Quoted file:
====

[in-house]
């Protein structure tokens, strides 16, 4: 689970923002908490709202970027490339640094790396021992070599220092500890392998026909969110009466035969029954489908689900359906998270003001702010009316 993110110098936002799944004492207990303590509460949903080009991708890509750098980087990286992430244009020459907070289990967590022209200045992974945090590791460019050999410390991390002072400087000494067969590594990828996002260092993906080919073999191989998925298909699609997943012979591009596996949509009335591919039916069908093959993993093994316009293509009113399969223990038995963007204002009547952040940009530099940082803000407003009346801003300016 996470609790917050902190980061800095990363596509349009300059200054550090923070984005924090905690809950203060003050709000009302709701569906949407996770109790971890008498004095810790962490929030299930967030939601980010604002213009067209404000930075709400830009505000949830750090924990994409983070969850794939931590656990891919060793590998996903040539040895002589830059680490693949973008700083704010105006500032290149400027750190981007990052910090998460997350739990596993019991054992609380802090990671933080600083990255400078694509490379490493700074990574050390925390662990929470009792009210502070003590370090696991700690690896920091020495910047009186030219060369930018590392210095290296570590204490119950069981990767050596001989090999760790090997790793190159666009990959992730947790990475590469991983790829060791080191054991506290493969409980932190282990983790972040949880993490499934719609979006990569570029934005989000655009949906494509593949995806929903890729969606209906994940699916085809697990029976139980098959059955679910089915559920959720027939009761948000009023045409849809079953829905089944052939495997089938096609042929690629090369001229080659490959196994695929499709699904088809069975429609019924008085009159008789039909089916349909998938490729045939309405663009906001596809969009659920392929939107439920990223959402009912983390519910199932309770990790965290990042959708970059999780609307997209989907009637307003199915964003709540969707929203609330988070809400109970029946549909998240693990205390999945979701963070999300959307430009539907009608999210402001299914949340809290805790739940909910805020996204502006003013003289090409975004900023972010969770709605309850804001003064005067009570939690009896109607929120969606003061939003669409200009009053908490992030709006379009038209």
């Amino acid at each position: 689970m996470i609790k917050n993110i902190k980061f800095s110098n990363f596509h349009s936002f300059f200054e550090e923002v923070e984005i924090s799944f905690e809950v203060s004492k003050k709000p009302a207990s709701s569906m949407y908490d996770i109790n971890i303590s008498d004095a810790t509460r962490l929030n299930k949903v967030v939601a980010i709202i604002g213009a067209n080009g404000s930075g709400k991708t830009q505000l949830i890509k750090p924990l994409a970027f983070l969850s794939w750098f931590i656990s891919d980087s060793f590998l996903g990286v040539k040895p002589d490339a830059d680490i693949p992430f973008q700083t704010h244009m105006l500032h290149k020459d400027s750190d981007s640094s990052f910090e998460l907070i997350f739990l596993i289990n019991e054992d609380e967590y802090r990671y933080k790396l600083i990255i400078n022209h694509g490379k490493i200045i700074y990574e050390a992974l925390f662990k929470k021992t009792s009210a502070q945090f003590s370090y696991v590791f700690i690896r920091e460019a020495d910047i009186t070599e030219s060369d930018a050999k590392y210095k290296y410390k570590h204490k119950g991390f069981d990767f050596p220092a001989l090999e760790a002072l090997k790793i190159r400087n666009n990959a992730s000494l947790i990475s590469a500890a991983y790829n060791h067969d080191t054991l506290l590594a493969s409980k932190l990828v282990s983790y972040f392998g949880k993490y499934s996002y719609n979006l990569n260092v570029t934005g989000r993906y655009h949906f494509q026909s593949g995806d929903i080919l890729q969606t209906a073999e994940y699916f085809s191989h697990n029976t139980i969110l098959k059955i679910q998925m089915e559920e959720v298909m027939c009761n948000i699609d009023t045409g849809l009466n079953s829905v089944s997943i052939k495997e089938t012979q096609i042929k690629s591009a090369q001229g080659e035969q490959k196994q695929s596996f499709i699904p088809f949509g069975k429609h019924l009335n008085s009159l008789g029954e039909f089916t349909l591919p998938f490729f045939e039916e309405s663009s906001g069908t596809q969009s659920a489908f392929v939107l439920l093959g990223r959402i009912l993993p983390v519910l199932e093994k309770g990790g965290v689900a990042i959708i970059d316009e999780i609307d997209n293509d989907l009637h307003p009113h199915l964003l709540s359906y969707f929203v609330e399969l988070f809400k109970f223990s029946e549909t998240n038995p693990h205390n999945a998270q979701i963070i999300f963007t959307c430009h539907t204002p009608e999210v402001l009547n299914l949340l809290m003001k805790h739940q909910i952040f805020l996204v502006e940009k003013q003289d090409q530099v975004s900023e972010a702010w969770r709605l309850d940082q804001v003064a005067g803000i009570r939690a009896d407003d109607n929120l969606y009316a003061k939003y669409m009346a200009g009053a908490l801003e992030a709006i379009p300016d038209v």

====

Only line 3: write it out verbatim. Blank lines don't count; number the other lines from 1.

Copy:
């Amino acid at each position: 689970m996470i609790k917050n993110i902190k980061f800095s110098n990363f596509h349009s936002f300059f200054e550090e923002v923070e984005i924090s799944f905690e809950v203060s004492k003050k709000p009302a207990s709701s569906m949407y908490d996770i109790n971890i303590s008498d004095a810790t509460r962490l929030n299930k949903v967030v939601a980010i709202i604002g213009a067209n080009g404000s930075g709400k991708t830009q505000l949830i890509k750090p924990l994409a970027f983070l969850s794939w750098f931590i656990s891919d980087s060793f590998l996903g990286v040539k040895p002589d490339a830059d680490i693949p992430f973008q700083t704010h244009m105006l500032h290149k020459d400027s750190d981007s640094s990052f910090e998460l907070i997350f739990l596993i289990n019991e054992d609380e967590y802090r990671y933080k790396l600083i990255i400078n022209h694509g490379k490493i200045i700074y990574e050390a992974l925390f662990k929470k021992t009792s009210a502070q945090f003590s370090y696991v590791f700690i690896r920091e460019a020495d910047i009186t070599e030219s060369d930018a050999k590392y210095k290296y410390k570590h204490k119950g991390f069981d990767f050596p220092a001989l090999e760790a002072l090997k790793i190159r400087n666009n990959a992730s000494l947790i990475s590469a500890a991983y790829n060791h067969d080191t054991l506290l590594a493969s409980k932190l990828v282990s983790y972040f392998g949880k993490y499934s996002y719609n979006l990569n260092v570029t934005g989000r993906y655009h949906f494509q026909s593949g995806d929903i080919l890729q969606t209906a073999e994940y699916f085809s191989h697990n029976t139980i969110l098959k059955i679910q998925m089915e559920e959720v298909m027939c009761n948000i699609d009023t045409g849809l009466n079953s829905v089944s997943i052939k495997e089938t012979q096609i042929k690629s591009a090369q001229g080659e035969q490959k196994q695929s596996f499709i699904p088809f949509g069975k429609h019924l009335n008085s009159l008789g029954e039909f089916t349909l591919p998938f490729f045939e039916e309405s663009s906001g069908t596809q969009s659920a489908f392929v939107l439920l093959g990223r959402i009912l993993p983390v519910l199932e093994k309770g990790g965290v689900a990042i959708i970059d316009e999780i609307d997209n293509d989907l009637h307003p009113h199915l964003l709540s359906y969707f929203v609330e399969l988070f809400k109970f223990s029946e549909t998240n038995p693990h205390n999945a998270q979701i963070i999300f963007t959307c430009h539907t204002p009608e999210v402001l009547n299914l949340l809290m003001k805790h739940q909910i952040f805020l996204v502006e940009k003013q003289d090409q530099v975004s900023e972010a702010w969770r709605l309850d940082q804001v003064a005067g803000i009570r939690a009896d407003d109607n929120l969606y009316a003061k939003y669409m009346a200009g009053a908490l801003e992030a709006i379009p300016d038209v």